A favorite go-to snack or light meal: Lightly toast whole wheat pita until golden brown; add half or whole ripe avocado; drizzle Extra Virgin Olive Oil, add fresh dill or cilantro; dice small amount of red or white onion; squeeze a bit of lemon juice. Final touch: a good dash of cayenne pepper. Then roll up like a burrito. Great with a pineapple smoothie (see below).
In a word. No. I do not know how to cook pork. Four tries. Four failures. It started after a multi-day search looking for a simple recipe to cook super-lean pork chops (2 on bone, 2 without) from my favorite (and only) Butcher... (stay tuned for road trip to my Bronx Butcher).
So i picked out a recipe, got all the ingredients, had the prep time and began. Half-way though, the recipe said to use a "rack" of some sorts for the oven. A "rack"??? why would I need a rack? Well, because I had googled the wrong recipe. This was for a pork tenderloin, not chop. Awesome. So, I tried to recover and quickly look for a recipe to cook on stove top. The key i kept seeing was the temperature... apparently 165 degrees??? Well, the one good note was that it gave me time to test out a new tool -- my handy thermometer that I got from my cooking school (a blog for another time) after I dropped out after one day.
I cooked, I "seared"... well, maybe not. I watched videos to see if i was cooking it right... uh! And after cooking it longer than it should have been on the stove, the thermometer only reached 145 degrees! However, in my "professional" opinion, it was clearly overcooked. Dilemma... to eat and risk getting sick or waste the food and money. Well, the dodo ate it. I'm still hear to tell the tale! But wow, pork will not be on the menu (or the blog for some time). I do not accept defeat! ... (just a temporary surrender)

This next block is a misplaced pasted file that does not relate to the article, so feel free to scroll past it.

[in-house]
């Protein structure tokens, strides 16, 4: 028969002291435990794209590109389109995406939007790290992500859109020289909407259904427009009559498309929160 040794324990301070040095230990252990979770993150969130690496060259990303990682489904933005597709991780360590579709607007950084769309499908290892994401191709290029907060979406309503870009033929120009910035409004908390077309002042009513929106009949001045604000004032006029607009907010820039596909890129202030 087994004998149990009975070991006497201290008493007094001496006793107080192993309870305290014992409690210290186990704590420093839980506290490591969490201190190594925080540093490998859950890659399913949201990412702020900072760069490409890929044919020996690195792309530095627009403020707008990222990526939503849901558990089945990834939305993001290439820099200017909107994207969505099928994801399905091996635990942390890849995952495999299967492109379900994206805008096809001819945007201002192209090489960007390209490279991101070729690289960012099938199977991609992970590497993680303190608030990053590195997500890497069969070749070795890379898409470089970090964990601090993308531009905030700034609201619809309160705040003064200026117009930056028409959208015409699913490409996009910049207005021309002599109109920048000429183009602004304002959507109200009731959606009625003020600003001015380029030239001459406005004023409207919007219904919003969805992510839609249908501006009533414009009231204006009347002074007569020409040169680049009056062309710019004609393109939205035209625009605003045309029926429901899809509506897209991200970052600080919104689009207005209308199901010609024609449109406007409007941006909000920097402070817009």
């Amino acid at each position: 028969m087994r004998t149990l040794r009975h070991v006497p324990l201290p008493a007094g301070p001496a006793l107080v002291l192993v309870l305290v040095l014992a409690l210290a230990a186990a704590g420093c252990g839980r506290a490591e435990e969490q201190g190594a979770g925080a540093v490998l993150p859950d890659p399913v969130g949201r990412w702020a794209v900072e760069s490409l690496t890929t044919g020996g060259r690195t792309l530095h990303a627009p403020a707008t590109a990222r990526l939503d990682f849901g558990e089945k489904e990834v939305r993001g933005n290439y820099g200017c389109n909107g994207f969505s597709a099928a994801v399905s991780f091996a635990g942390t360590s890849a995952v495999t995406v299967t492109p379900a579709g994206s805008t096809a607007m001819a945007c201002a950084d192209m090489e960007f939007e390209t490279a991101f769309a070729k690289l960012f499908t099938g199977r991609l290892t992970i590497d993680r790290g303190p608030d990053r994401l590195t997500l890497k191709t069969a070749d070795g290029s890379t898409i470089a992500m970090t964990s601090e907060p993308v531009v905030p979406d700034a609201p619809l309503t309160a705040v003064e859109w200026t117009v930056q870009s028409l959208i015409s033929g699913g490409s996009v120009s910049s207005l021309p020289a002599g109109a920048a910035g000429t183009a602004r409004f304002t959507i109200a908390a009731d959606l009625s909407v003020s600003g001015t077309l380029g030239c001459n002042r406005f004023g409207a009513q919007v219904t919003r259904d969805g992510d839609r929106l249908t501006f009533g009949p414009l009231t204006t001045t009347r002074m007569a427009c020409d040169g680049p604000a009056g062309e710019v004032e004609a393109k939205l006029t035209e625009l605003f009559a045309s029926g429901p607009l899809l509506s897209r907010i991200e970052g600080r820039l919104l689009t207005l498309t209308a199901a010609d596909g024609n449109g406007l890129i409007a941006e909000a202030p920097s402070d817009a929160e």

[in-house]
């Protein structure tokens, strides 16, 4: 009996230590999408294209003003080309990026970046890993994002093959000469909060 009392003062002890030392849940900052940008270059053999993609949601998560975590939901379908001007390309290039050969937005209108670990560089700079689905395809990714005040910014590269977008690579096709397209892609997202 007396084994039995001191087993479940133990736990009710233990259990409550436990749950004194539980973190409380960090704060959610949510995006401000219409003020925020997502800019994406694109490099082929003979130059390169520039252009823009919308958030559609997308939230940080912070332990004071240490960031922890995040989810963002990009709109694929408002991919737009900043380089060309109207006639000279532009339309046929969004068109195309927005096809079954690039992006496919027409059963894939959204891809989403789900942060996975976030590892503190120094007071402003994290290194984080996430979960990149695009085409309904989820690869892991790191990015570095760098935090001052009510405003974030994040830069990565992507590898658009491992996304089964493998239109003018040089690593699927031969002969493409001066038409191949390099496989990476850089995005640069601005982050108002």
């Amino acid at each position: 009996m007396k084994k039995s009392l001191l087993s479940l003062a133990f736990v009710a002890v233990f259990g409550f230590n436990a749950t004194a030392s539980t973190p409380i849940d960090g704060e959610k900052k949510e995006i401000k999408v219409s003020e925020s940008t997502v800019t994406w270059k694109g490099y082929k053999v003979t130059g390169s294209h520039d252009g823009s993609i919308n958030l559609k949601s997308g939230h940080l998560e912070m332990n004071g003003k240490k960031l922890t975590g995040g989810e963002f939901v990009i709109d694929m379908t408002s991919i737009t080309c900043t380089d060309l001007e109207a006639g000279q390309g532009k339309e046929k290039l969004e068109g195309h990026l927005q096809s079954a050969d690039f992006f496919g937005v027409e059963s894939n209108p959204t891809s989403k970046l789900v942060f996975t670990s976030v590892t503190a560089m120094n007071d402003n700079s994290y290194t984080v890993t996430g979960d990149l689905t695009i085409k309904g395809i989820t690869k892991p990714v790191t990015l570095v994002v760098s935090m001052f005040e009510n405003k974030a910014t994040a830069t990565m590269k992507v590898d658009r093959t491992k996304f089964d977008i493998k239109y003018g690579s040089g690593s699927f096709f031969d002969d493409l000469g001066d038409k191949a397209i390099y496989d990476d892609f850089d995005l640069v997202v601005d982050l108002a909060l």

Simple works. A nurse suggested I try this recipe at home to soothe my stomach and help me sleep. I make it a few times a week: Heat one glass of almond or coconut milk on the stove top. I try to be patient and leave it on low and just let it gently warm. It may take a good 15 minutes or more. Then grab your favorite mug, add about tsp of turmeric. Some nights, adding a splash of cinnamon hits the spot.
I love this mishmash "recipe":
Store bought organic red pepper and tomato (low sodium) soup as the base. I let it simmer in a Dutch Oven on stove top for about 20 minutes on medium, as I assemble the rest:
Cook Prep: For one person, I make 1/2 cup of yellow couscous and steam cauliflower. Then chop up leftover chicken breast and sauce for about 10 minutes on low in extra virgin olive oil, adding diced clove of garlic, salt and pepper; then add small spinach leaves for about a minute to soften and warm.
Once the soup is warmed, I add the ingredients to the Dutch Oven soup base: All the cooked prep, plus half-inch pieces of scallions (personal choice of size), a few sprigs of parsley, about 7-8 yellow raisins, and tablespoon of coconut flakes.
Stirring gently, I cover the pot, and turn the heat to low. I let it warm for about 15 minutes, stirring occasionally to let all the flavors soak in. Soooooo good!